An Enduring Alliance
On April 4, 1949, the North Atlantic Treaty was signed, and the United States entered the North Atlantic Treaty Organization (NATO) as one of 12 founding member countries. Seven decades later, the transatlantic alliance endures, and it has grown to include 29 countries, pledging still to face aggressors and security threats together.
In reflecting on this historic and lasting partnership, it was an honor to recently hear from NATO Secretary General Jens Stoltenberg during a joint session of the United States Congress. While his address was a sobering reminder of the security threats and difficulties we have experienced alongside our NATO allies, it was encouraging also to remember the steadfast cooperation that has existed all the while in promoting and preserving freedom. As Secretary General Stoltenberg poignantly remarked, “The strength of NATO is that despite our differences, we have always been able to unite around our core task. To defend each other. Protect each other. And to keep our people safe.”
Following the devastating conflict of World War II, NATO allies banded together with the shared commitment to defend against future threats and the shared desire to prevent future conflicts, particularly with the Soviet Union. A partnership which started in the thick of the Cold War, NATO allies remained watchful and ready to defend against potential attacks during the early decades. However, it was not until 2001 that NATO allies invoked Article 5 of its treaty: “An armed attack against one or more of them…shall be considered an attack against them all.”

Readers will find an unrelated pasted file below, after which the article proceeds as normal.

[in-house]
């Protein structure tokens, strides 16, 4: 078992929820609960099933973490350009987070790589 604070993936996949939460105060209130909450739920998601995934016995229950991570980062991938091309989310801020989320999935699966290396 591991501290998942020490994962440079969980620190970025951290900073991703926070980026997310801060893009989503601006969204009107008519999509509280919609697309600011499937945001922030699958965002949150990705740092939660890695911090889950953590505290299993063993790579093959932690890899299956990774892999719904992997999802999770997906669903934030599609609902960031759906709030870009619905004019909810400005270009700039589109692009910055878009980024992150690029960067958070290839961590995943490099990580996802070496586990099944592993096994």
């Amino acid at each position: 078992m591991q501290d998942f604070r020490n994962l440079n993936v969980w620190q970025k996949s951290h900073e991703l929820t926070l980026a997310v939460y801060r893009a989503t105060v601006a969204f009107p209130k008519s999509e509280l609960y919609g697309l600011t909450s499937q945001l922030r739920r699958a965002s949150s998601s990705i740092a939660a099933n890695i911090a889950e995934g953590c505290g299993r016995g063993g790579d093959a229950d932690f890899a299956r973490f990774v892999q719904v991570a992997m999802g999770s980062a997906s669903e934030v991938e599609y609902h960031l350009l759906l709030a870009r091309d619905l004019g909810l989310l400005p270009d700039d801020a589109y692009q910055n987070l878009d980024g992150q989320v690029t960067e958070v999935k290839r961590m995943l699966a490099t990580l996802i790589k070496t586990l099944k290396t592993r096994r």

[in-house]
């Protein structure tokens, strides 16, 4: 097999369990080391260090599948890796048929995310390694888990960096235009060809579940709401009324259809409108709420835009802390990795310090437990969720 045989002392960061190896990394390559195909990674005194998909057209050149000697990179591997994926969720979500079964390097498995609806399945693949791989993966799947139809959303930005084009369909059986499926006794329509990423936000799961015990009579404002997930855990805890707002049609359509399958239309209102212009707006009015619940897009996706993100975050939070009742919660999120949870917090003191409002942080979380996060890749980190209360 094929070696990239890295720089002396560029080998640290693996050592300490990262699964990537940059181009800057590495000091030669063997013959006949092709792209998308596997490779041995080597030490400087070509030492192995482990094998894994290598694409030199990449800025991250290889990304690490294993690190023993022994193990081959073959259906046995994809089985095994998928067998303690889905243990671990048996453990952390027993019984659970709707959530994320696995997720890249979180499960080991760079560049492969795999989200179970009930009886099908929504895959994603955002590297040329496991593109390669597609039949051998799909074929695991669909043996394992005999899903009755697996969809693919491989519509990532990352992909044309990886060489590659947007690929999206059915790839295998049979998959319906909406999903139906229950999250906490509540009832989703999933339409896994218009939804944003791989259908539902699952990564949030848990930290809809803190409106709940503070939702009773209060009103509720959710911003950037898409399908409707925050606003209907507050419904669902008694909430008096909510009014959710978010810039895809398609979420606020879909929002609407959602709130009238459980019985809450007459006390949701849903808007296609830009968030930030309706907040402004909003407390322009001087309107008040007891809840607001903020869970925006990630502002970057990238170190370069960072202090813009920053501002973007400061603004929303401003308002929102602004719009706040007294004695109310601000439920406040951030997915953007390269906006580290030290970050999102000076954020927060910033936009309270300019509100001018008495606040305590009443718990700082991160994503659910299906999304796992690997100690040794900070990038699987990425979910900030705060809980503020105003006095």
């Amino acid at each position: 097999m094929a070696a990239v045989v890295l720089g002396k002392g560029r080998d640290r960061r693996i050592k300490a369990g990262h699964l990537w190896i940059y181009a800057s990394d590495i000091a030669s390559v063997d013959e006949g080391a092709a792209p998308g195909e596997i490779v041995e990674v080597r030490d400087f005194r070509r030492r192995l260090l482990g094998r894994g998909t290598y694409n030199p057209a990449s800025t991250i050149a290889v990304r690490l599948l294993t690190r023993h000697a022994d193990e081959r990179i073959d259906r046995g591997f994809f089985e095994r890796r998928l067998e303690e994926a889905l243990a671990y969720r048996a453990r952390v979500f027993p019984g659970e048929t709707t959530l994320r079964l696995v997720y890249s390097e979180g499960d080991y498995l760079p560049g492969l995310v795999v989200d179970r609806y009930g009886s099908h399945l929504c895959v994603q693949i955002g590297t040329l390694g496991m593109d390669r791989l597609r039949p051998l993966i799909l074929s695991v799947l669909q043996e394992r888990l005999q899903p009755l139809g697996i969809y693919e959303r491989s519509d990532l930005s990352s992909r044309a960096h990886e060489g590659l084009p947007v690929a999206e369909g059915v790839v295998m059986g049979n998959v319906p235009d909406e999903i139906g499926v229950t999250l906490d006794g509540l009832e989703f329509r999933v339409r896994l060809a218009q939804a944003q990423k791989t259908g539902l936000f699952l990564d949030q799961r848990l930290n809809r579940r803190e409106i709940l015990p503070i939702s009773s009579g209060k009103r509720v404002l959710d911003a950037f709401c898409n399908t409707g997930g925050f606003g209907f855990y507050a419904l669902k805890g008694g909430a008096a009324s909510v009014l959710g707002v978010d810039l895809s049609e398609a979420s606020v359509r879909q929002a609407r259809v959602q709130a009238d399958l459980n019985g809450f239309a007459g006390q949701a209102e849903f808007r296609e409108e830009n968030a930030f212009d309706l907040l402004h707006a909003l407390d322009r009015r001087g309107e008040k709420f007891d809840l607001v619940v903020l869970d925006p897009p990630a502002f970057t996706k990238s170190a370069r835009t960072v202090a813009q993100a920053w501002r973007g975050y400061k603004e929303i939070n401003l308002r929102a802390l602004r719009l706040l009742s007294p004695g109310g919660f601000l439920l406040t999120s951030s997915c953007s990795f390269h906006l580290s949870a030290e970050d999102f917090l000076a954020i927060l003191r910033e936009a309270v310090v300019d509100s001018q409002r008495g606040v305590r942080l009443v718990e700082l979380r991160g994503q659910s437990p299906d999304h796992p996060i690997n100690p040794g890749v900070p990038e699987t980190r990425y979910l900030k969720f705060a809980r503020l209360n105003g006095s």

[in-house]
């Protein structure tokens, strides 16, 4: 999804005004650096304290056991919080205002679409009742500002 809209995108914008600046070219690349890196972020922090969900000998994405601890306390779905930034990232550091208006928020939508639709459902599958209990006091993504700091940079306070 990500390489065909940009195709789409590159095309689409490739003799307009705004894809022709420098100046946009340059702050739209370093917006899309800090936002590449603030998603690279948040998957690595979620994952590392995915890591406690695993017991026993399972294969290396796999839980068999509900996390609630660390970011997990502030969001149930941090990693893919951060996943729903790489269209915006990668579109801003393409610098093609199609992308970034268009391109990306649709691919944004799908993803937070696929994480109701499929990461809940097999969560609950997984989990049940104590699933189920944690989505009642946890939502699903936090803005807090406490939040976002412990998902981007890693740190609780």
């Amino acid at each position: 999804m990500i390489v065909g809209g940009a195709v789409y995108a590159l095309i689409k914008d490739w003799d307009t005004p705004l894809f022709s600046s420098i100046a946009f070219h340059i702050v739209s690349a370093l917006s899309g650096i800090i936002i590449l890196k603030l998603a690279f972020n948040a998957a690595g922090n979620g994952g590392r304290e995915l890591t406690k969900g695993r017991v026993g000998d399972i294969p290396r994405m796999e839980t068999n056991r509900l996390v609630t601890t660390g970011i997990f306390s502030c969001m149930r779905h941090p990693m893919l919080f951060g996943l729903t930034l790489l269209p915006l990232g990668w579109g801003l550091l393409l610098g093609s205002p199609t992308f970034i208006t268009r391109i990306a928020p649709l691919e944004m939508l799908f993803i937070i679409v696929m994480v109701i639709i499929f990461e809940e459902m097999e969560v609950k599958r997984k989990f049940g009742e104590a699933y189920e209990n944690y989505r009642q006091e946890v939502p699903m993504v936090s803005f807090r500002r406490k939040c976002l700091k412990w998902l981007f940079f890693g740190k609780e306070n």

After the heartbreaking September 11 terrorist attacks on our soil, NATO allies quickly came to the aid of the United States. Our treaty allies fought and died alongside us during Operation Enduring Freedom in Afghanistan, where terrorism had taken root.
I am proud that Oklahoma’s Fourth District has played a part in supporting our NATO allies – including the use of Fourth District airspace for training exercises conducted by Sheppard Air Force Base, which hosts the Euro-NATO Joint Jet Pilot Training Program. And last year, AWACS aircraft from Tinker Air Force Base were part of one of the biggest NATO exercises in the last 20 years.
Although President Trump has rightly put pressure on our NATO allies to contribute two percent of their gross domestic product (GDP) toward defense spending, not all contributions toward NATO’s collective mission can be measured in dollars. Aside from military funding and support, countering the unique threats of today requires strong alliances to confront new challenges. Current threats include cyber, hybrid warfare and terrorism, transcending borders and calling for fresh approaches in deterrence. Sharing the burden requires infrastructure investments as well.
Certainly, NATO remains a vital component to defending freedom and ultimately ensuring a safer and more peaceful world. While we have disagreements between members, Secretary General Jens Stoltenberg was indeed right when he said, “It is good to have friends.”